I was not surprised when I heard that American Airlines announced that they had filed Chapter 11 bankruptcy protection. What surprises me is that more US airlines are not in the red, given the hassle it has become to fly and the constant surcharges that have been created to get more money out of their customers. Also, the quality of the service has become worse and worse over the years, with the result that I avoid using their services when flying abroad – unless I absolutely have to.
Case in point: Over the last sixteen months, I have flown with four different companies. On September 2010, I went to Poland on Air France and was impressed by the service offered on Economy: wide chairs, plenty of leg space, a nice meal that included dessert and drinks. There was no surcharge for checked baggage, and when I missed my connection in Paris, the airline was quick to make arrangements for me to make my connection and provide me with accommodations and meals for the time I was there.
On the other hand, my wife and I flew down to South Carolina on Spirit Airlines on Thanksgiving 2010 because they offered a lower fare and were the only company with direct service to Myrtle Beach, but in the end we had to fork over as much as $ 45 for checked baggage and a seat choice. There is also a surcharge for carry-on, so I had to stow my backpack under a seat. On board, the seats were uncomfortable with very little leg space, and to add insult to injury, they even charged for water on board – I’m surprised there wasn’t a slot for dollar bills on the lavatory door.
Last September, we flew to Brazil on TAM Brazilian Airlines. Like with Air France, there was no extra charge for anything on board – not for earphones, wine or checked baggage. When I asked for another glass of wine as I finished my dinner, the flight attendant quickly obliged. And their service on domestic flights aren’t bad, either: on our connecting flights we got a warm snack (a sandwich), not a small pack of peanuts like most companies here offer. And let’s not forget Air Jamaica with its champagne flights on every class.
Last Thanksgiving, we used Delta to go to Santo Domingo, Dominican Republic. Our flight was scheduled to leave at 6:15 AM, and the company (via Twitter) told us to be there at least two hours before departure time. We followed their advice and when we reached JFK Terminal 3 (the old Pan Am WorldPort) at around 4:15, the space was closed — only to be opened after 4:30 AM. Delta’s JFK terminal is the worst on JFK – there are no restrooms, water fountains or any kind of simple creature comforts, so we had to stand around and wait until there was someone available to take our luggage.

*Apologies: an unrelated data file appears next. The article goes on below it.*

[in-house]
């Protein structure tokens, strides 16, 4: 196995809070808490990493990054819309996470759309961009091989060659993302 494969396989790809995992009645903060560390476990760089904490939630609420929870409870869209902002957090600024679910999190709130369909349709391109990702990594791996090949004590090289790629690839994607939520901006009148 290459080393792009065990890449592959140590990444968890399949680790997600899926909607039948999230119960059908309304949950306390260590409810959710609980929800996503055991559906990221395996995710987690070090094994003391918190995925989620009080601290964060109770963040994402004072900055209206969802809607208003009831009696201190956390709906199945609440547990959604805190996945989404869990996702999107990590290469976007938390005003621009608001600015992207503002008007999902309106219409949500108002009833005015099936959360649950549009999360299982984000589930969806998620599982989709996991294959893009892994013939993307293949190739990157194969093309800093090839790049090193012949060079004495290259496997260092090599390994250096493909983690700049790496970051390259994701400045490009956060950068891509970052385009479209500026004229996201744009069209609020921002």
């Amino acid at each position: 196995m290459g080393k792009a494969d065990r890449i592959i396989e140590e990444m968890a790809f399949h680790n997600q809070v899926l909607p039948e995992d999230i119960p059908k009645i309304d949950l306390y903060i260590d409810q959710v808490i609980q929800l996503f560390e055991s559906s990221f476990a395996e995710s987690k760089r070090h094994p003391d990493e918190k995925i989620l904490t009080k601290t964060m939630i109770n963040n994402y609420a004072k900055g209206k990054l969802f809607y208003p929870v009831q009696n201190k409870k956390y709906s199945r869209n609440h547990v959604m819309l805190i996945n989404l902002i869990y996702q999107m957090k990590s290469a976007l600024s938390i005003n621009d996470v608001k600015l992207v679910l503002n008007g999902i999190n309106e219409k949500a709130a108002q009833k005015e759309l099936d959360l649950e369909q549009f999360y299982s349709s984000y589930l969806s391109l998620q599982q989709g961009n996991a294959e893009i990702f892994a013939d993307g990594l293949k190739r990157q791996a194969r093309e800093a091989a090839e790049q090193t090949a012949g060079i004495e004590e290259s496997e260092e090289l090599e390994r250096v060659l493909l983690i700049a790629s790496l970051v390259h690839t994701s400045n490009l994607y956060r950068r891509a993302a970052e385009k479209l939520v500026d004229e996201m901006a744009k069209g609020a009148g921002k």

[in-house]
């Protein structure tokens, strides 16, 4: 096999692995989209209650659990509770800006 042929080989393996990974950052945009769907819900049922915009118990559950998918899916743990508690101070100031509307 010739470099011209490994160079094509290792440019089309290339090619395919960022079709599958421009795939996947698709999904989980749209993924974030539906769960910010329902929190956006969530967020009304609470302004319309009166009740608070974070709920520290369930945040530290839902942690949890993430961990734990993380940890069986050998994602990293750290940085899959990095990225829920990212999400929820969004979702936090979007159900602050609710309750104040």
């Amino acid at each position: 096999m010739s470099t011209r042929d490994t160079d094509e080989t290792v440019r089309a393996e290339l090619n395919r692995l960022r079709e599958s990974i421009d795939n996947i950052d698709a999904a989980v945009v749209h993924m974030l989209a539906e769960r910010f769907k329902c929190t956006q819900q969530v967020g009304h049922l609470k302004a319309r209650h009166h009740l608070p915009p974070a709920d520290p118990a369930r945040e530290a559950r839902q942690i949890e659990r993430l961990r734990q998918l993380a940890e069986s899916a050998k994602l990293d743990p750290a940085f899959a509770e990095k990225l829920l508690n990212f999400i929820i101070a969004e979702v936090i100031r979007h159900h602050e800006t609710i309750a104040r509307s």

Sure, Delta airplanes have Wi-Fi on board (at $ 12 per day – also with packages available). However, the system only works when over US territory – no disclaimer on the website, thank you very much, so on our way back from Santo Domingo service was unavailable until we were almost in New York. Ah, and there is the fact there is a charge for on-board entertainment on domestic flights unless you want to watch network TV on their little screens. There is extra leg space IF you pay for it, of course – but that doesn’t happen with foreign companies.
What US airlines must understand is that as customers, we all like good service, and we’d be lured to any company willing to give us a little more for our buck. JetBlue seems to have gotten the memo, and are easing up on some of the surcharges, and Delta at least stopped giving their miles an expiration date. But until they can match what their foreign competitors offer for international flights, I’ll continue NOT using American Airlines or any other US company.